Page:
What’s in a Name?

With the release of Couchbase Server 1.8, both the server and client libraries are getting a number of bug fixes.  But the change that will mean the most to long time users is the new name.  Membase Server is now Couchbase Server and the Membase .NET Client Library is now the Couchbase .NET Client Library.  This refactoring isn’t like renaming your AccountManager class to AccountService, it goes beyond that.

Getting the Client

There are a couple of ways to get the Couchbase .NET Client Library, or simply “the client.”  The easiest way, is use Nuget, the .NET package manager for Visual Studio.    You can get the Couchbase Nuget package by opening the Package Manager Console under View -> Other Windows and typing:

InstallPackage CouchbaseNetClient
A second option is to download a zip file with the assembly and dependencies.  You can also grab the latest source from Github. See the notes readme.mdown to build from the source.

Hello, Couchbase!

Checkout the client’s home page for a walkthrough on how to get started with the client.  The API documentation provides sample code for the primary methods you’ll use when working with the client.  The snippets below give you the basics of the client.

//standard app.config settings may also be used
var config = new CouchbaseClientConfiguration { Bucket = “default” };
config.Urls.Add(new Uri(“”));var beer = new Beer { Name = “Atlantic Amber”, Brewery = “New England Brewing Co.” }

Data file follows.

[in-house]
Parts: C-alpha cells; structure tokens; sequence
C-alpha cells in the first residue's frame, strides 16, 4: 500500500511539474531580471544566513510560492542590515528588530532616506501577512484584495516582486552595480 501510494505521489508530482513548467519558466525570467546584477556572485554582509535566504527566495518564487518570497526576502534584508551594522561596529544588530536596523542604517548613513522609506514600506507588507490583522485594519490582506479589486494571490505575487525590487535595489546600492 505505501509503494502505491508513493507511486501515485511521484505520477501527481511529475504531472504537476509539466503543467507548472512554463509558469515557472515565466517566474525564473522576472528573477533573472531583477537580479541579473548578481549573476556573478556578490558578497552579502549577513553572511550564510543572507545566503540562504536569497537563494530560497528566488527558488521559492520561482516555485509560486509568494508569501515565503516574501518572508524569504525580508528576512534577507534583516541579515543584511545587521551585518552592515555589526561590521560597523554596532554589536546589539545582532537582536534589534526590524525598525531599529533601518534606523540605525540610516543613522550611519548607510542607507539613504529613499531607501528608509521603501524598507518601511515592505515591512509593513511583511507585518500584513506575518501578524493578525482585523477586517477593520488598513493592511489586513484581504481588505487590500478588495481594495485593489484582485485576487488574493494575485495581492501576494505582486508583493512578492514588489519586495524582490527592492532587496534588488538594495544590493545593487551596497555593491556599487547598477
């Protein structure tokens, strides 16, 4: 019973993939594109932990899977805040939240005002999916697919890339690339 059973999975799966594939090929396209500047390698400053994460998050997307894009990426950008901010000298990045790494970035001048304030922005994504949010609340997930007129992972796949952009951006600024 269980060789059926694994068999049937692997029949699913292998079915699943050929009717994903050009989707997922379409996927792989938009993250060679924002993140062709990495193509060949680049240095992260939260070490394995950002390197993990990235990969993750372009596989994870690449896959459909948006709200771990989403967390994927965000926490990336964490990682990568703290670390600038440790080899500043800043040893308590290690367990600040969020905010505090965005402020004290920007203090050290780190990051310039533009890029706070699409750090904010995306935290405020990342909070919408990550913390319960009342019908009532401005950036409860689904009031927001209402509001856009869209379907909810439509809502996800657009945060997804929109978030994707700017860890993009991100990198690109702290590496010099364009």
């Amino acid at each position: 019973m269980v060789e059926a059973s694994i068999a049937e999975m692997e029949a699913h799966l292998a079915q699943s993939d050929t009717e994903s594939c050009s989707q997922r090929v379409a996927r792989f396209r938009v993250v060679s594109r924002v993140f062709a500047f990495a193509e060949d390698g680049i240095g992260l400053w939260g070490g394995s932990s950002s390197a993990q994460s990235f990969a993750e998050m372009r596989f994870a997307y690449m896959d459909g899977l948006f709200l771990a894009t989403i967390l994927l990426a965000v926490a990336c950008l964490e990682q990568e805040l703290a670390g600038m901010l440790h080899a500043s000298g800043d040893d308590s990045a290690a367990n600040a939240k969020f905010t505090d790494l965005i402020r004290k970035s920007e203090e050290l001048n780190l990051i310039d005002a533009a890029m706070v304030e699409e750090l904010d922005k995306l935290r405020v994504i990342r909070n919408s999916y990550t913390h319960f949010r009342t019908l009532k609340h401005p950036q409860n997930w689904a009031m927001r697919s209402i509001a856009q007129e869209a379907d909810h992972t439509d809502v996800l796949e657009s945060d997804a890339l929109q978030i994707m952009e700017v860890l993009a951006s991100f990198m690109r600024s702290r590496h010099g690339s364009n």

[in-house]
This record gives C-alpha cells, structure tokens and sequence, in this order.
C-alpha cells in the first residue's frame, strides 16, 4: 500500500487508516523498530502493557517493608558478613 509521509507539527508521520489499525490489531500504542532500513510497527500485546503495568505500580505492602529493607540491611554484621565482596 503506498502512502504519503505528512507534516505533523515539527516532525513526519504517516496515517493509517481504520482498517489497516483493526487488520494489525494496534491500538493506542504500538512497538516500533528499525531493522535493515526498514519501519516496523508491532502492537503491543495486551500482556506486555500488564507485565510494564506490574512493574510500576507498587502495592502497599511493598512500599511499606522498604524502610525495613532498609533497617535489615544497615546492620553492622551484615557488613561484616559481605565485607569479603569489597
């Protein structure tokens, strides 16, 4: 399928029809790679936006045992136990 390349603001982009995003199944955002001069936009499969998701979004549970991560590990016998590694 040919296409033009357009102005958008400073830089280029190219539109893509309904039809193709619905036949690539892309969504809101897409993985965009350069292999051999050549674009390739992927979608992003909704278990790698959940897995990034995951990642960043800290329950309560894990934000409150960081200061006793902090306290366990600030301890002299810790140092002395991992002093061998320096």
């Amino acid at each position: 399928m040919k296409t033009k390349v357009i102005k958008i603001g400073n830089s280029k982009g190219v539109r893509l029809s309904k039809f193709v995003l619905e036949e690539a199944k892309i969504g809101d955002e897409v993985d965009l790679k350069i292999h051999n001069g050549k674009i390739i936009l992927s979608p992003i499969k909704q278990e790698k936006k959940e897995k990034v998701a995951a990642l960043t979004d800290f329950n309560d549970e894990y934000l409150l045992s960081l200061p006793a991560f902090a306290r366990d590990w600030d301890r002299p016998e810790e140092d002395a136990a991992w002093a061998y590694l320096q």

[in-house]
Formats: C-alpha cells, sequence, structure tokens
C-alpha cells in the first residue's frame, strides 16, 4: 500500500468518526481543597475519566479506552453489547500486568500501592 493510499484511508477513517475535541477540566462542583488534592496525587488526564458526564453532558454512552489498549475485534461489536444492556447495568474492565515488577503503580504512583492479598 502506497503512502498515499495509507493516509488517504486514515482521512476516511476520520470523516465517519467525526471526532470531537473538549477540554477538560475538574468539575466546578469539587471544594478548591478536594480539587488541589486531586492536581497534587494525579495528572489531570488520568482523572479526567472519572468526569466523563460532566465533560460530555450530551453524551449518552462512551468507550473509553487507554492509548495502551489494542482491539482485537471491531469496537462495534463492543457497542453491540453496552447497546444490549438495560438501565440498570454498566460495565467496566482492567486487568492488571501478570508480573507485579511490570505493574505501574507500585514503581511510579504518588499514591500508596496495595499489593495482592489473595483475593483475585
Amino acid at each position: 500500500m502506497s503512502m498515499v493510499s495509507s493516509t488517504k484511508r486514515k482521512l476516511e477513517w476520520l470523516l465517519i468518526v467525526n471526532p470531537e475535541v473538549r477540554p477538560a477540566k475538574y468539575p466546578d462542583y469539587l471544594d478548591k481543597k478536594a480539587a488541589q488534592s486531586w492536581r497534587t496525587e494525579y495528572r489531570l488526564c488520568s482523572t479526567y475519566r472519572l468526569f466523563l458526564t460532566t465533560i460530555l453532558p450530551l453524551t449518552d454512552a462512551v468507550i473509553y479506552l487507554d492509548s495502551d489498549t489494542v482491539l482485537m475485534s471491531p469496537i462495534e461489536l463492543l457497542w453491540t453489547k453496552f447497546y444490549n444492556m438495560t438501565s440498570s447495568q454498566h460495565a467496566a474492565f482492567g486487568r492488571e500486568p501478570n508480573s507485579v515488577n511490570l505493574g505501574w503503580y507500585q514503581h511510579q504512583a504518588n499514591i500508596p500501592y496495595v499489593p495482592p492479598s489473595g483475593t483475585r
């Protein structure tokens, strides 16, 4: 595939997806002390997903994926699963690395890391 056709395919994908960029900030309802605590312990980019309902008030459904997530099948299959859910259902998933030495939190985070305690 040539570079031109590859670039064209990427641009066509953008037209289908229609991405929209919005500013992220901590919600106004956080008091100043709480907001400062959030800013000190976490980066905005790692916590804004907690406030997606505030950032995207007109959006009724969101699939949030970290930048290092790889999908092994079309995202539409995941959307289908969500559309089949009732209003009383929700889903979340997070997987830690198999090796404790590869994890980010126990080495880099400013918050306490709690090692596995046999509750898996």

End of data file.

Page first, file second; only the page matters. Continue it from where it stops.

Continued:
var client = new CouchbaseClient(config);
client.Store(StoreMode.Add, “beer_12345”, beer);

var savedBeer = client.Get<Beer>(“beer_12345”);

Breaking Changes

With the product name change comes a new name for the client.  This update means that your code that used to look like:

var client = new MembaseClient();

now looks like:

var client = new CouchbaseClient();
The config section has changed as well.

Looking Forward

Couchbase Server 1.8 and the .NET Client Library 1.0 are only a few hours old (well, they’ve only been released for a few hours), but we’re already thinking about Couchbase Server 2.0 and the new client libraries.   So keep an eye on this blog for the latest samples and information.


Posted by John Zablocki, NET. SDK Developer, Couchbase

John Zablocki is a NET. SDK Developer at Couchbase. John is also the organizer of Beantown ALT.NET and a former adjunct at Fairfield University. You can also check out the book on Amazon named "Couchbase Essentials" which explains how to install and configure Couchbase Server.


  1. What we (API consumers) need is a client API that allows for querying against the elements and attributes of  the design doc. Key/Value lookups only get you so far and require hacky solutions to problems like lists of sub elements.

  2. […] his blog, John Zablocki introduces the new .NET SDK, while Rags Srinivas covers the updates in both the Java and Ruby SDKs.  Our own Jan Lehnardt also […]

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